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Roxbury Report FEP March 2008

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Report of a retort of diphanisms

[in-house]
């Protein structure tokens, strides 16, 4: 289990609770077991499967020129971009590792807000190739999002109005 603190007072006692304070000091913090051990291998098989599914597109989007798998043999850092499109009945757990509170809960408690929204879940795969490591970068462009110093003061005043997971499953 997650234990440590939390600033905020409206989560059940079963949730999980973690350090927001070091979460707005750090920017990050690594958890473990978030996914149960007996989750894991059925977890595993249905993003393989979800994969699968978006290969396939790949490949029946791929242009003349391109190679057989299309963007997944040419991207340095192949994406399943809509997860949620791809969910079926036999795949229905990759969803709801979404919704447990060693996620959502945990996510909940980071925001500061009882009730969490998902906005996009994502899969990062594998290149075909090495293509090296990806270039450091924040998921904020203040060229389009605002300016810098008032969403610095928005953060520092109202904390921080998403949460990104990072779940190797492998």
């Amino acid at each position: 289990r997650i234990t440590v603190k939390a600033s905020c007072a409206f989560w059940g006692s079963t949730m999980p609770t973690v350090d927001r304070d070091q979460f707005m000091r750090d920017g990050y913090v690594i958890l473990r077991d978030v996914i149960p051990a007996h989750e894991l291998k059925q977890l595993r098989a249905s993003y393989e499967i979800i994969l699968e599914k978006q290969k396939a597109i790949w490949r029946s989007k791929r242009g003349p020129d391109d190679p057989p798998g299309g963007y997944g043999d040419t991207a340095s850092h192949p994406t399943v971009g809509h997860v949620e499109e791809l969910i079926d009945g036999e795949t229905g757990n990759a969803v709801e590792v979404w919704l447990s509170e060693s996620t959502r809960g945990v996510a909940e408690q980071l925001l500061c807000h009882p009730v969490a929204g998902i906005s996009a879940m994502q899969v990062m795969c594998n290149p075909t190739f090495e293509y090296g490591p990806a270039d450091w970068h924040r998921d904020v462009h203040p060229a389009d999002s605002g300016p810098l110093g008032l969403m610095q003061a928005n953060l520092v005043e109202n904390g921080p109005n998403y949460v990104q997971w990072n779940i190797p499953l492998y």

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   1 Roxbury Farm Biodiversity: Conservation and Agroecological Considerations Farmscape Ecology Program February 2008 INTRODUCTION This work was undertaken with two main goals: 1) to help provide more detailed information about the interaction between Roxbury’s farming activity and habitat for native species and 2) to contribute to Roxbury’s understanding of the interaction of how wild plant and animal species may affect agricultural production. We have much more experience addressing the former than the latter, however we recognize the importance of looking at wild species management from both perspectives. We hope that our dabbling in agroecology is a first step that helps us become more versed and useful in this realm. As one of us was recently told, ‘Anything worth doing, is worth doing poorly.’ So, please bear with us and let us know your comments – they will help us learn. Most of the fieldwork reported here was done during the summer of 2007. The pond work was conducted during 2006 while some snow tracking, ground checking and bird snooping occurred in early 2008. We focused most of our attention on areas that were or recently had been influenced by active farming. In addition, relating to the focus of an upcoming study, we also spent substantial time exploring floodplain forests. The wooded uplands received relatively little attention and the swamp on the SW corner of the property eluded us for much of the study because we didn’t realize that it lay on Roxbury property. In most cases, our work was primarily descriptive, and we essentially roamed about describing what we could see. While we made several visits to Roxbury during the year, we doubtless missed certain seasonal events – the blooming of certain flowers, the flight of certain insects, the migratory passage of certain birds. Thus our lists are not exhaustive. We do hope they are more or less representative of what you find on the Farm. This report has two main parts and they overlap somewhat. Specifically, we first present a description, organized by plant and animal group, of the wild species found on the Farm. We try to introduce the flora and fauna and highlight those species of conservation interest. Where appropriate, we also discuss the potential influence of these organisms on farm production, i.e., we touch upon agroecology. We hope that this first part gives you an overview of some of the organisms on your farm. The second section is map based. That is, we present a habitat map and a habitat-by-habitat discussion of the conservation and management issues relating to each habitat. Obviously, there is some redundancy here – if, in the previous section, we described certain species of conservation interest, then, in this section, we will mention them again in relation to their particular habitats. We hope that this second part is useful in a practical sense and lets you quickly find information regarding a specific portion of your farm. Finally, at various points in the report, we have highlighted particular studies or monitoring that we believe might help us learn important information. These are an invitation to you. Please let us know which if any of these studies seem interesting and worthwhile.   2 PART1: DESCRIPTIONS OF THE PLANTS AND ANIMALS PLANTS  Plant Conservation There are close to 1300 species of plants growing wild in Columbia County. Two thirds of these are considered native species, meaning that they were here before European settlement. One third of the wild plants srcinated in Europe or Asia (and very few from South America or the Western US), and they have been either intentionally or unintentionally introduced to our region. Plant conservation efforts are directed exclusively at native species, attempting to “save all the pieces” that were here before European settlement. Usually, plant conservation measures focus on rare species. There are 57 plant species in Columbia County that are listed as endangere d   or threatene d  , and a larger number is protected as exploitably vulnerable (= likely to become threatened in the near future) by the State of New York. Approximately 200 more species are considered regionally-rare by Hudsonia. These state-protected and regionally-rare plants, which we will refer to as species of conservation interest, are highlighted in bold in the plant list attached in Appendix 1. Wild Plants on Farms A large percentage of the introduced plants are well adapted to our European-style agriculture and therefore thrive well on farms, making up the bulk of plants on pastures and hay meadows (which often have been srcinally seeded with varieties of European grasses and legumes), competing as weeds with cultivated plants, and gracing the edges (along farm roads, fence rows, and margins between intensively managed and natural habitats). There are few bothersome weeds that are actually native to our region (e.g., Ragweed), but most native plants do not compete well in the fertile and frequently disturbed soil of cultivated fields. Even in pastures and hayfields, the native plants are usually in the minority, both in terms of species numbers and coverage. Nevertheless, farms in Columbia County can provide plenty of habitat for native plants. So far, we have found approximately 400 native plant species on Columbia County farms. The on-farm habitats that are often rich in native plant species are wet meadows, swamps (wetlands dominated by woody vegetation), ponds/marshes, streams/creeks/ditches and their associated upland corridors of unmanaged or lightly managed vegetation, upland forest and fencerows (if they are remnants of upland forest or have been established for a long time), upland old fields and shrublands. In our studies of Columbia County farms, we have now documented at least 54 species of conservation interest in wetlands, shrubby old fields, and farm woodlots.  Plants of Conservation Interest on Roxbury Farm We should emphasize that our plant survey from Roxbury Farm is far from complete and that we focused our search for native plants on areas where we expected the most plants of conservation interest. Appendix 1 presents a list of all the plants we documented on Roxbury Farm and the habitats where we saw them, complemented with the plant list published by Hudsonia in 2004 for the Martin Van Buren Historical Site and the South Farm of Roxbury Farm. This merged list contains almost 500 plant species, 213 of which were reported only by Hudsonia (and a few of these might exclusively occur on the Martin Van Buren Site, where we did no work). It is certainly no exaggeration to say that there are at least 500 plant species, 330 of them native, growing wild on Roxbury Farm. At least thirty-five wild plant species on Roxbury Farm are of conservation interest. In the following, we will introduce the main groups of native vascular plants found on Roxbury Farm, discuss where they are found on the farm, and provide ecological background that helps understand some of these distribution patterns. We categorize the plants into Spring Ephemerals; Native Herbs and Wildflowers; Native Grasses; Sedges, Rushes and Cattails; Native Aquatic Plants; Native Vines and Lianas; Native Shrubs; Native Trees; and Invasive (Introduced) Plants. We consider these in turn below. Spring ephemerals  are a group of herbaceous forest plants that emerge before the leafing-out of the tree canopy and provide early-season pollen (and to a lesser degree, nectar) sources for bees, butterflies and other insects. Strictly speaking, these are a subgroup of the following category, but we highlight them here because of their beauty and specialized ecology. They sometimes complete their entire lifecycle (seed to seed) between April and June (e.g., False   3Mermaid Weed). Most spring ephemerals, however, are perennials that sprout from bulbs, tubers, or rhizomes early in spring. Their green parts wilt before the end of summer, sometimes leaving fruits displayed on isolated dry fruiting stalks (e.g., Wild Leek). A dense and diverse flora of spring ephemerals often seems to indicate forests that have not been cleared of their canopy in a long time. Indeed, studies by others have shown that these plants are very slow to recolonize cleared areas. Many spring ephemerals thrive best in deep, rich, moist soils. At Roxbury Farm, the richest community of spring ephemerals was found in the floodplain forests along Kinderhook Creek. They included the NYS-protected Bloodroot, Red Trillium, and White Baneberry, the regionally-rare Dutchman’s Breeches, False Mermaid Weed, and Spring Beauty, as well as Wild Leek (“Ramp”), Trout Lily, Skunk Cabbage, False Solomon’s Seal, Early Meadow Rue, amongst others. We did not survey “Southern Swamp” during the spring months. We would expect some of these spring ephemerals to thrive there as well. All other swamps and upland forests at Roxbury Farm did not have a rich spring flora. Skunk Cabbage was the most ubiquitous spring ephemeral, basically present in all the swamps. Trout Lily and False Solomon’s Seal grew on the wooded hill on North Farm, Red Trillium in the forest surrounding the “Old Lower Pond”. This relative poverty in spring ephemerals is most likely due to the young age of most upland forest and wooded swamp patches on Roxbury Farm. Even the spring ephemerals in the Floodplain Forest certainly do not represent a “pristine” situation. Deer are famous for their ability to significantly impact spring flower populations by grazing. We monitored a dense patch of more than 200 young Meadow Lily plants, first observed on May 7 and by July 5 found no more than five flowering individuals. (Meadow Lily’s are not considered spring ephemerals because they bloom somewhat later, however these flowers occur in the same habitat and we believe the deer probably have a similar impact on spring ephemerals.) There is anecdotal evidence that these lilies are highly sought after by deer in our region. Furthermore, invasive plants (e.g., Garlic Mustard, Dame’s Rocket) are present in the floodplain forest, and although they are not dominant, their presence might modify the native ground flora through competition for light and water, as well as alleopathy (negative chemical interactions). Native herbs and wildflowers  can conveniently be grouped, according to their shade tolerance, into  forest   and meadow  species and, according to their tolerance for “wet feet”, into upland vs. wetland species. Within these broad categories are groups of species that show a preference for certain soils (e.g. calcareous indicators). Some native wildflowers, especially those of forests and certain wetlands, are quite intolerant of changes in their habitat and might not re-colonize a secondary forest or a wetland with modified hydrology. Others are early colonizers who take advantage of freshly or repeatedly disturbed sites. Finally, wildflowers can be grouped according to their flowering times. We already discussed the spring ephemerals in forests. Their strategy of early spring emergence and rapid senescence does not seem to be paralleled by any native meadow plants. Yet meadows and forests do share two flower groups that can be categorized by flowering time: the summer and the fall flowers. The summer flowers are a taxonomically very diverse group that provides most of the native wildflowers from May through August. The fall flowers are dominated by plants of the aster family –including Goldenrods- that burst into bloom in early September and provide pollen and nectar through October. Across all these groups, we found approx. 140 native herbs and wildflowers on Roxbury Farm. For native  forest   herbs and wildflowers , the floodplain forest was again the most interesting habitat. It was the only place on the farm where we found the NYS-protected Cardinal Flower and the regionally-rare Meadow Lily and Giant Ragweed, joining the spring ephemerals later in the season. We found the regionally-rare Halbert-Leaved Tearthumb in the “Southern Swamp” and expect it to harbor additional native herb and wildflower treasures. The other swamps, while not spectacular, had a decent set of native wildflowers, including the NYS-protected Turtlehead (host plant to caterpillars of the Baltimore Checkerspot butterfly) and the more common Skunk Cabbage, Wild Geranium, Early Meadow-rue, Spotted Joe-Pye Weed, and Purplestem Angelica. We don’t have any exciting wildflower finds to report from any of the upland forests. From our experience throughout Columbia County, native   upland meadow wildflowers  tend to be most diverse on poor soils. That is where they can best compete with the European species that are so well adapted to the rich soils that   4farmers strive to create. Most of Roxbury Farm has been in very intensive agricultural management for a very long time, and there are not many areas of poor soils where a diverse community of native wildflowers could thrive. An exception is the area of the abandoned gravel pit where topsoil has been removed and spontaneous re-vegetation of the mineral soil is allowed to take its course without further disturbance. Waste grounds like this are often perceived as eyesores and examples of places where the land has obviously been “hurt”. However, these places can serve as habitat to pioneering native species that get overgrown by other species in better soils, and can become floristically quite diverse, because none of the otherwise common species gets to dominate the scene. On the mineral soil near the “Gravel Pond”, we found many common native upland and wetland wildflowers, plus the regionally-rare Whorled Milkwort and another uncommon plant (most likely a Frostweed). The other place where native wildflowers can come into their own at Roxbury Farm are the old fields. They currently seem to be dominated by Goldenrods and Asters, but might have a potential to be managed for more wildflower diversity. The wet meadows, especially on North Farm, had a decent set of common native   wetland     flowers , although we were surprised by the absence of certain typical wet meadow flowers, such as Swamp Milkweed, and did not find any wildflower species of conservation concern in this habitat at Roxbury Farm (but see section on grasses and sedges, below!). We believe, that there is a potential for the restoration of more diverse wet meadows, simply by reducing the mowing frequency to once every three years. Finally, the edge of the “Upper Pond” also had a decent set of common native wildflowers, it was the only place where we saw a single Swamp Milkweed (regionally not an uncommon wet meadow plant) and we also observed a regionally-rare Great Solomon’s Seal between the “Upper Pond” and the driveway. Native grasses  in our region hardly ever form extensive stands on upland meadows comparable to those of the European pasture grasses, and they also rarely become bothersome weeds in the cultivated fields. Little Bluestem, one of the common prairie grasses in the Midwest, can become prominent on dry hillsides in Columbia County, but there was no Little Bluestem at Roxbury Farm, because there is none of its typical habitat. Of the 16 native grass species found on Roxbury Farm, all but two were species associated with wet meadows and swamps or with streamsides (both, floodplain forest and sand/gravel bars). But even in their preferred habitats, these native grasses usually grow in single clumps, one here, one there, and the smaller species are easily overlooked. Prominent during the fall and winter are the 2m tall, big clumps of the tan-colored, dried stems of Big Bluestem and Switchgrass. Prominent during the summer is the dreaded Rice Cutgrass, which forms impenetrable tangles of its flimsy, razor-sharp stems in wet meadows and open swamps. None of the native grasses at Roxbury were considered regionally-rare, although we had personally never seen Big Bluestem in Columbia County before. Basically all the sedges, rushes and cattails  in our region are native. There are a surprisingly large number of sedges that grow in upland forest regionally, however, at Roxbury Farm, the prime habitat for the 37 native sedges, rushes, and cattails were the same as those for native grasses: the wet meadows, swamps and the floodplain forest. Hudsonia researchers documented a NYS-threatened sedge ( Carex davisii ) from the floodplain forest, and two regionally-rare sedges ( Carex grayii  and Carex squarrosa ) from “Southern Swamp” and the forest along “Muddy Brook”, respectively. We now know of two locations, on North and South Farm, where another regionally-rare sedge ( Carex trichocarpa ) occurs in moist upland meadows near the forest edge. “Gravel Pond” is the only pond on Roxbury Farm that had a diverse flora of native aquatic plants , but we did not find any rare aquatic plants during our survey. Native vines and lianas  were common in the floodplain forest, including two regionally-rare species, Climbing Hempweed (documented by Hudsonia from the South Farm) and Moonseed, found by us on the North Farm. But 12 more common species of native vines and lianas also occurred around the ponds, in upland forest (e.g., grapes), along fence rows, and even in wet meadows (e.g., Poison Ivy) and pasture (e.g., Virginia Creeper). Native shrubs  occurred on Roxbury Farm in upland shrubland, swamp, upland forest, floodplain forest, along fence rows, around ponds, and even in wet meadows. Maybe the most ubiquitous of the 27 native shrub species on the Farm